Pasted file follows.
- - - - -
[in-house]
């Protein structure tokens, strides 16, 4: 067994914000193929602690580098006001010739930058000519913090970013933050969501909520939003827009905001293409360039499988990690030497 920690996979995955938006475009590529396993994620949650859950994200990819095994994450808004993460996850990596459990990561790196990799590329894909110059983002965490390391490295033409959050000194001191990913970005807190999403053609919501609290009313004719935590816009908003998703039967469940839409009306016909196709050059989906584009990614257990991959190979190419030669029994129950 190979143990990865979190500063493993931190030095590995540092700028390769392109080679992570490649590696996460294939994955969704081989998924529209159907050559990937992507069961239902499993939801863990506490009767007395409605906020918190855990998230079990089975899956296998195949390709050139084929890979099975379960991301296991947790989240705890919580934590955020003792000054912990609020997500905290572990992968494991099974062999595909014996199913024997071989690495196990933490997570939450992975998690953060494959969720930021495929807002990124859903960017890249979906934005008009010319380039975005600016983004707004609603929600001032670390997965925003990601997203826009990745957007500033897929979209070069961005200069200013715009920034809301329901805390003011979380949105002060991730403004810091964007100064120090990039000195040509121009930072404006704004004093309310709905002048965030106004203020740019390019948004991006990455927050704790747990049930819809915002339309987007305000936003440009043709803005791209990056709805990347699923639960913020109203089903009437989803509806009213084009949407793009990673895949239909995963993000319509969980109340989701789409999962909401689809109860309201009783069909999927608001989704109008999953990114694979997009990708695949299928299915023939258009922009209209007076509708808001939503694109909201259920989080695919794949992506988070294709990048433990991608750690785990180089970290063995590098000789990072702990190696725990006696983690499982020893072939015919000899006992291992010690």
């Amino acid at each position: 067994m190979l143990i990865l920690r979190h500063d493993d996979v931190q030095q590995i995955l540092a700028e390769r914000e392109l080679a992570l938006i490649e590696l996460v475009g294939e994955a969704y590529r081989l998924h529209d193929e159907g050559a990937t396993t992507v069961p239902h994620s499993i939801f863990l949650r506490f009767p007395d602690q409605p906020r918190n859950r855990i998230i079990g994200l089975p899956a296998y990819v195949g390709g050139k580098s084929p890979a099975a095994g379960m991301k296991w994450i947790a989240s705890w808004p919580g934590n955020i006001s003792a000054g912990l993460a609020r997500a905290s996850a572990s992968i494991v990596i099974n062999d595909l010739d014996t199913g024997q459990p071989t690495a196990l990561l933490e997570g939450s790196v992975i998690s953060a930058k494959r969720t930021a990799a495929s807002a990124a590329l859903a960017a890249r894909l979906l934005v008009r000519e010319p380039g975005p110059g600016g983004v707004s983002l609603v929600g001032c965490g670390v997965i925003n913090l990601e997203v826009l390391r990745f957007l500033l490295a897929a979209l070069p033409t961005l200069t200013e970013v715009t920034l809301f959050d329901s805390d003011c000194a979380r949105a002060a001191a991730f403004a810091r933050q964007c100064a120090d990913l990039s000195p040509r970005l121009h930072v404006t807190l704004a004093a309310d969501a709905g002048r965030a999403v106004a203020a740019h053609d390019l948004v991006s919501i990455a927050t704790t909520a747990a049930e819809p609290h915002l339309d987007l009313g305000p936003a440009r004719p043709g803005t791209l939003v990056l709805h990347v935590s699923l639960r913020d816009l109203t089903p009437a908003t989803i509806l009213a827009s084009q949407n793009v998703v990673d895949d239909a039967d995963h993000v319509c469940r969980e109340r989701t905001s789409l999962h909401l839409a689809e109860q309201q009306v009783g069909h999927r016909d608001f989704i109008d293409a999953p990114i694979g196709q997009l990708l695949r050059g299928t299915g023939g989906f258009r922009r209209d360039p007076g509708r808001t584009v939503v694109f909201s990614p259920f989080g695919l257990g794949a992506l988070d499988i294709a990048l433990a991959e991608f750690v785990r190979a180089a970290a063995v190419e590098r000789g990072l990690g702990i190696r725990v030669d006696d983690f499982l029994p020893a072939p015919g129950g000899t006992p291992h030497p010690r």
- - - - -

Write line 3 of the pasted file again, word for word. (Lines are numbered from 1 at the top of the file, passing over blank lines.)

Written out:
């Amino acid at each position: 067994m190979l143990i990865l920690r979190h500063d493993d996979v931190q030095q590995i995955l540092a700028e390769r914000e392109l080679a992570l938006i490649e590696l996460v475009g294939e994955a969704y590529r081989l998924h529209d193929e159907g050559a990937t396993t992507v069961p239902h994620s499993i939801f863990l949650r506490f009767p007395d602690q409605p906020r918190n859950r855990i998230i079990g994200l089975p899956a296998y990819v195949g390709g050139k580098s084929p890979a099975a095994g379960m991301k296991w994450i947790a989240s705890w808004p919580g934590n955020i006001s003792a000054g912990l993460a609020r997500a905290s996850a572990s992968i494991v990596i099974n062999d595909l010739d014996t199913g024997q459990p071989t690495a196990l990561l933490e997570g939450s790196v992975i998690s953060a930058k494959r969720t930021a990799a495929s807002a990124a590329l859903a960017a890249r894909l979906l934005v008009r000519e010319p380039g975005p110059g600016g983004v707004s983002l609603v929600g001032c965490g670390v997965i925003n913090l990601e997203v826009l390391r990745f957007l500033l490295a897929a979209l070069p033409t961005l200069t200013e970013v715009t920034l809301f959050d329901s805390d003011c000194a979380r949105a002060a001191a991730f403004a810091r933050q964007c100064a120090d990913l990039s000195p040509r970005l121009h930072v404006t807190l704004a004093a309310d969501a709905g002048r965030a999403v106004a203020a740019h053609d390019l948004v991006s919501i990455a927050t704790t909520a747990a049930e819809p609290h915002l339309d987007l009313g305000p936003a440009r004719p043709g803005t791209l939003v990056l709805h990347v935590s699923l639960r913020d816009l109203t089903p009437a908003t989803i509806l009213a827009s084009q949407n793009v998703v990673d895949d239909a039967d995963h993000v319509c469940r969980e109340r989701t905001s789409l999962h909401l839409a689809e109860q309201q009306v009783g069909h999927r016909d608001f989704i109008d293409a999953p990114i694979g196709q997009l990708l695949r050059g299928t299915g023939g989906f258009r922009r209209d360039p007076g509708r808001t584009v939503v694109f909201s990614p259920f989080g695919l257990g794949a992506l988070d499988i294709a990048l433990a991959e991608f750690v785990r190979a180089a970290a063995v190419e590098r000789g990072l990690g702990i190696r725990v030669d006696d983690f499982l029994p020893a072939p015919g129950g000899t006992p291992h030497p010690r």